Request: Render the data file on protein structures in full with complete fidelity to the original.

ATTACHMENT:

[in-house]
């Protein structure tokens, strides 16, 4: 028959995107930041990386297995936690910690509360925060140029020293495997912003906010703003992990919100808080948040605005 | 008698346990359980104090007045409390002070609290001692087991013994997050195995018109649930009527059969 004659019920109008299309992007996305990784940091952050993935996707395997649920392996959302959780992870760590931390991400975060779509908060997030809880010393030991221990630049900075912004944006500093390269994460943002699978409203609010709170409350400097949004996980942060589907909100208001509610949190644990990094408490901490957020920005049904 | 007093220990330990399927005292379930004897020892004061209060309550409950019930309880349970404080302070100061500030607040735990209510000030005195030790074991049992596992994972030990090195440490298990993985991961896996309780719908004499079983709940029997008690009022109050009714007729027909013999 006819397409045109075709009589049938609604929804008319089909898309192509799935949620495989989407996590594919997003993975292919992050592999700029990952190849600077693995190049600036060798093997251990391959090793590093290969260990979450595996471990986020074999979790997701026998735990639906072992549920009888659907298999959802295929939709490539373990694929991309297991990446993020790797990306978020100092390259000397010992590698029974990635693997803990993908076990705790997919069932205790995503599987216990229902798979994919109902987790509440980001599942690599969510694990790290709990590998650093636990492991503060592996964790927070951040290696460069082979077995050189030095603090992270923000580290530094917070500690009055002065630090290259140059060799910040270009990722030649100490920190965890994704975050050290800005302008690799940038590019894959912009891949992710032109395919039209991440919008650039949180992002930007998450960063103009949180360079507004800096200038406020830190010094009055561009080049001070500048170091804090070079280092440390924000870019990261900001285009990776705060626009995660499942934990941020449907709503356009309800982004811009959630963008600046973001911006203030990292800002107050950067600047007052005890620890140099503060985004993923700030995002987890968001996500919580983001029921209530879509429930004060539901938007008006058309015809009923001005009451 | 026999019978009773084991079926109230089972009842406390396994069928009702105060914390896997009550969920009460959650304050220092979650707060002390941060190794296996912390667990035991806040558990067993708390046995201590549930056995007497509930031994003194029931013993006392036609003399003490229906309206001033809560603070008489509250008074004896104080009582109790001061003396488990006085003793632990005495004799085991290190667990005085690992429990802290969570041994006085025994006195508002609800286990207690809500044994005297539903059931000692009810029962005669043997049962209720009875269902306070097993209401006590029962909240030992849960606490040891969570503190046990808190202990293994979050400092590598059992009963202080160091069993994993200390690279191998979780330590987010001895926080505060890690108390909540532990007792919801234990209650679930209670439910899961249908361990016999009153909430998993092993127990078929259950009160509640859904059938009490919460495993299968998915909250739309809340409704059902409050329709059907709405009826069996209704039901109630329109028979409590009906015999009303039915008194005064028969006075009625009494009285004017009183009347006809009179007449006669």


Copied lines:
[in-house]
């Protein structure tokens, strides 16, 4: 028959995107930041990386297995936690910690509360925060140029020293495997912003906010703003992990919100808080948040605005 | 008698346990359980104090007045409390002070609290001692087991013994997050195995018109649930009527059969 004659019920109008299309992007996305990784940091952050993935996707395997649920392996959302959780992870760590931390991400975060779509908060997030809880010393030991221990630049900075912004944006500093390269994460943002699978409203609010709170409350400097949004996980942060589907909100208001509610949190644990990094408490901490957020920005049904 | 007093220990330990399927005292379930004897020892004061209060309550409950019930309880349970404080302070100061500030607040735990209510000030005195030790074991049992596992994972030990090195440490298990993985991961896996309780719908004499079983709940029997008690009022109050009714007729027909013999 006819397409045109075709009589049938609604929804008319089909898309192509799935949620495989989407996590594919997003993975292919992050592999700029990952190849600077693995190049600036060798093997251990391959090793590093290969260990979450595996471990986020074999979790997701026998735990639906072992549920009888659907298999959802295929939709490539373990694929991309297991990446993020790797990306978020100092390259000397010992590698029974990635693997803990993908076990705790997919069932205790995503599987216990229902798979994919109902987790509440980001599942690599969510694990790290709990590998650093636990492991503060592996964790927070951040290696460069082979077995050189030095603090992270923000580290530094917070500690009055002065630090290259140059060799910040270009990722030649100490920190965890994704975050050290800005302008690799940038590019894959912009891949992710032109395919039209991440919008650039949180992002930007998450960063103009949180360079507004800096200038406020830190010094009055561009080049001070500048170091804090070079280092440390924000870019990261900001285009990776705060626009995660499942934990941020449907709503356009309800982004811009959630963008600046973001911006203030990292800002107050950067600047007052005890620890140099503060985004993923700030995002987890968001996500919580983001029921209530879509429930004060539901938007008006058309015809009923001005009451 | 026999019978009773084991079926109230089972009842406390396994069928009702105060914390896997009550969920009460959650304050220092979650707060002390941060190794296996912390667990035991806040558990067993708390046995201590549930056995007497509930031994003194029931013993006392036609003399003490229906309206001033809560603070008489509250008074004896104080009582109790001061003396488990006085003793632990005495004799085991290190667990005085690992429990802290969570041994006085025994006195508002609800286990207690809500044994005297539903059931000692009810029962005669043997049962209720009875269902306070097993209401006590029962909240030992849960606490040891969570503190046990808190202990293994979050400092590598059992009963202080160091069993994993200390690279191998979780330590987010001895926080505060890690108390909540532990007792919801234990209650679930209670439910899961249908361990016999009153909430998993092993127990078929259950009160509640859904059938009490919460495993299968998915909250739309809340409704059902409050329709059907709405009826069996209704039901109630329109028979409590009906015999009303039915008194005064028969006075009625009494009285004017009183009347006809009179007449006669």